Thanks to Spanier, CIA and FBI agents could now stride onto campus through the main gate, with university presidents personally arranging their appointments with faculty members and students. As democratic uprisings sprouted throughout the Arab world in 2011, Farhat canceled his classes for the semester and joined cybergroups opposing the Gaddafi regime. There were about 1,500 Libyan students in the United States, and Farhat knew many of them. Soon friends began calling to let him know that the FBI had interviewed them, and that he, too, should expect a visit.
A worried Farhat contacted Ellen Badger, then director of Binghamton’s international-students office. She was accustomed to rebuffing FBI inquiries. When a university admits a foreign student or visiting scholar, it issues him or her a document required for a visa. It transmits the same information electronically to the departments of State and Homeland Security, but not to the FBI, which, unlike the other two agencies, has no regulatory authority over this population. Unless the FBI had a subpoena, under the federal Family Educational Rights and Privacy Act she could provide only “directory information,” which includes basic student data, such as dates of attendance, degrees and awards, and field of study.
“There was a clear understanding they [the FBI] were going to chat with me in the friendliest way and would be happy with any information I could give,” Badger says. “I would respond in the friendliest way and give them nothing. That’s how the dance went.”
She reassured Farhat: The FBI would probably come to her first, and she would take care of it. Instead, the FBI bypassed Badger. Because the CIA was “somewhat blind” regarding on-the-ground intelligence in Libya, the FBI had been assigned to question students about the situation there, one insider told me. Agents were instructed to interview Libyan students off-campus, without alerting professors or administrators. To protect informants from exposure, the bureau wanted to be as discreet as possible.
An agent knocked on the door of Farhat’s apartment in a three-story brick building west of campus, showed identification, and said he wanted to schedule a time to talk with him. It never occurred to Farhat to refuse.
“I have no idea about rights,” he says. “This is not part of our culture. To me, the FBI are the ultimate power.”
Two agents showed up on the appointed morning. They sat at his kitchen table and unfolded a black-and-white map of Libya, asking where he was from. It was the first of five visits from the FBI, each lasting more than an hour, over a period of two months. The same local agent came every time, accompanied by one of two agents with experience abroad; one spoke a little Arabic. At the initial interview, they explained that they wanted to make sure that he wasn’t threatening, or threatened by, any pro-Gaddafi Libyans.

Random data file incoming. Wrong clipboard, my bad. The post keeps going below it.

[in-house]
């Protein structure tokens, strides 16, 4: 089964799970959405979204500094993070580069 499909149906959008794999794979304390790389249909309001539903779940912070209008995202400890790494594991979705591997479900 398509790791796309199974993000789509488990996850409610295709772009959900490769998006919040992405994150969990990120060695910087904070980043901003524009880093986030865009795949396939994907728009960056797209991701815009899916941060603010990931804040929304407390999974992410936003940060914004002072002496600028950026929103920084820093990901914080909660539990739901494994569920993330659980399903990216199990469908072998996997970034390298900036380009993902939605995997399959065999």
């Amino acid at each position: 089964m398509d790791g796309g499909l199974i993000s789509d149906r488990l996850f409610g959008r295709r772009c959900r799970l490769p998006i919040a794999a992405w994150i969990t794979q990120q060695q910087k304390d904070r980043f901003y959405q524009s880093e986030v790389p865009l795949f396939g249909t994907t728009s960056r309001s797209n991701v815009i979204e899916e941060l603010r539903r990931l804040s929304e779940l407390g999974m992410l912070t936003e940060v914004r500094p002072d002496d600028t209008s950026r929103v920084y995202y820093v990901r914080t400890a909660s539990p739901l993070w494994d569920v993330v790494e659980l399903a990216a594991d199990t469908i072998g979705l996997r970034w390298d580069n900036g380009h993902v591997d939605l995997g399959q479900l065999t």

That mission reflected the bureau’s concern that, since most Libyan students in the United States were on government scholarships, some might be loyal to Gaddafi — and planning acts of terror against the United States for supporting the revolution against him. That worry turned out to be misplaced. “The students hated Gaddafi,” the insider recalled. “I don’t want to say it was a waste of time, but we satisfied ourselves that there was no threat from the Libyans.”
The agents proceeded to their other purpose: gathering intelligence. They asked Farhat about Libyan society and customs and his life from secondary school on. What disturbed him most were the questions about his and his wife’s friends and relatives, from other Libyan students to his uncles in the military. The agents wanted names, email addresses, phone numbers. Because they told him that they knew his email address and Facebook affiliations, he coughed up his most-frequent contacts, figuring that the bureau could track them anyway.
By the fourth visit, Farhat says, “I was annoyed.” The next time, he decided, would be the last. “I will tell them, ‘No more,’ ” he promised himself. As it turned out, he never had to muster the courage to defy them, because on the fifth session they wrapped up, then never returned.
Farhat didn’t tell Badger about the agents until afterward. “My reaction was regret,” she says. “What you want to do in a situation like this is make sure students are informed of their rights. They don’t have to answer any questions. They can decline a visit. They can set terms: ‘I want the director of the international office there.’ ‘I want a faculty member there.’ They have control.
“I never got to give that little speech.”
Daniel Golden is the author of The Price of Admission (Crown, 2006). His new book is Spy Schools: How the CIA, FBI, and Foreign Intelligence Secretly Exploit America’s Universities (Henry Holt, 2017), from which this article is adapted.